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Why do I waste whole evenings tweeting about Ed Balls on Strictly while the world is falling apart?

November 19, 2016


The short answer is, of course, sheer exhaustion and the need to renovate myself in some way shape or form.  When you look at the horrible horrible year of 2016 that was and still is, then you need some kind of excuse (any kind of excuse) to contemplate getting out of bed in the morning.  For those of us who have domestic responsibilities – despair is never an option.

So what is it that Ed Balls does for us?   Well, he does one important thing, which is to present us with the weekly spectacle of someone who really isn’t good at something, by sheer dent of bloody-minded dedication and a resolute refusal to endure public humiliation, becoming slightly better at that thing.   Nobody will ever say of Ed Balls’ dancing – “you make it look effortless”.   No, it is the very effort that we cherish, and as we gaze at him from our couches, we can empathise  with every mental and physical demand that is made of him.

When I was young I was in a few musicals.   Now I can remember lines, and I can carry a tune, but choreography is something that I find exceptionally frustrating and confusing.   Though I have no real difficulty recalling words and cues – remembering what to do with my arms and legs and what order to do those things is something which brings back truly chilling memories.  And, partly because my ability to organise my body properly elegantly and rhythmically was so suspect, I remember the physical exhaustion of having to do this again and again and again.   As a consequence, I can’t watch Ed Balls without feeling that he is sort of doing something on my behalf.

But there is one other potentially positive function attached to the spectacle of Ed Balls dancing, a function that might possibly justify my spending/wasting hours of my life applauding it.   When we watch a former front bench politician capering about with visible effort, we are reminded that politicians are, after all, human.   Why is it so important to humanise politicians?  Well, normally it wouldn’t be, were it not for the fact that we are now in the grip of “anti-politics”, which is, needless to say, the cruelest, most ruthless, and most cynically effective form of politics on the market right now.  Anti-politics is leading not to egalitarian anarchism but the rule of demagogues and “strong men”.  By contrast, the wave of public affection that has embraced Ed Balls is a recognition of the fact that the mere professional necessity to solicit votes, organise party programmes and scrutinise proposed legislation does not make you a bad person.  There can be no democracy without politics and no politics without politicians.  There are good politicians and bad politicians.  It’s not that Strictly Come Dancing has the capacity to redeem any politician whatsoever.  I do not, for example,  have warm and fuzzy feelings about the politics of Ann Widdecombe.  It’s more that the show has demonstrated that there is nothing about the exercise of politics itself that is particularly dehumanising.  If we’ve learned anything this year (and there’s an “IF” that deserves to be chiseled in letters of granite roughly a mile high), then it’s that the dangers of dehumanising all politicians outweigh the dangers of humanising horrible politicians.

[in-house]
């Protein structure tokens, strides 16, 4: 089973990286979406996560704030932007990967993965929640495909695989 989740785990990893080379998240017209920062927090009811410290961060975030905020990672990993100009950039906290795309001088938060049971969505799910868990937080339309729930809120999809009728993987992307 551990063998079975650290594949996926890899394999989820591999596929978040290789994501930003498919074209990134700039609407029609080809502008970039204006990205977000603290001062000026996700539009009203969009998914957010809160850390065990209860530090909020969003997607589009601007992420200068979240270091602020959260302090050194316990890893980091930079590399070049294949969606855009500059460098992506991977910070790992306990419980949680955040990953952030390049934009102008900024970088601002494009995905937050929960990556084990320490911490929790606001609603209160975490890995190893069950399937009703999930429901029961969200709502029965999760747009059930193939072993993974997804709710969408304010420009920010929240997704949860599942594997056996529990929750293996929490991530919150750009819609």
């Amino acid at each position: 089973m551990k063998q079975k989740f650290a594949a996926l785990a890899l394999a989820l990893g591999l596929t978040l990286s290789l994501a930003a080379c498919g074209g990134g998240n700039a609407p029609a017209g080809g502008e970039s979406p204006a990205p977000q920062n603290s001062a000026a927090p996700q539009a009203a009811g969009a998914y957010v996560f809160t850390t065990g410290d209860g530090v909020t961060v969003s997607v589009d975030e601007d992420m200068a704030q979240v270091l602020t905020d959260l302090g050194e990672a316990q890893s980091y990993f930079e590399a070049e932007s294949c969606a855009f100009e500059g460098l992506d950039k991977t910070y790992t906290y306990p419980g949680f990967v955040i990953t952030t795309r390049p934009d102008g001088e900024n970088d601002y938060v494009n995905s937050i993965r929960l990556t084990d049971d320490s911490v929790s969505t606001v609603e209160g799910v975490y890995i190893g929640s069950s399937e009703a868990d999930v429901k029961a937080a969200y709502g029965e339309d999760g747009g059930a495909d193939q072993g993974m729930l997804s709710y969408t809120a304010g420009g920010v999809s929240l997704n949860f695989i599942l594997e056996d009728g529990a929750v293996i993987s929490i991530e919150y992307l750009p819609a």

Ed Balls was a very traditional politician.  He did everything that a traditional politician does.  Doubtless he is politically wrong about a great many things.  But he seems no more “contaminated” by the actual process of politics than other people are contaminated by the exercise of their respective professions.   And without a shadow of a doubt, the earnest and possibly misguided cavortings of Ed Balls evidence more authentic humanity than you’ll ever see from “anti-politicians” like Nigel Farage or Donald Trump.  If Ed Balls manages to somehow inculcate the notion that you can enter the political arena while remaining a fairly decent human being, then all of his pain and suffering in the name of art will surely be worth it.

So… there’s my forlorn hope for this evening.   I should probably just go back to howling at the moon.


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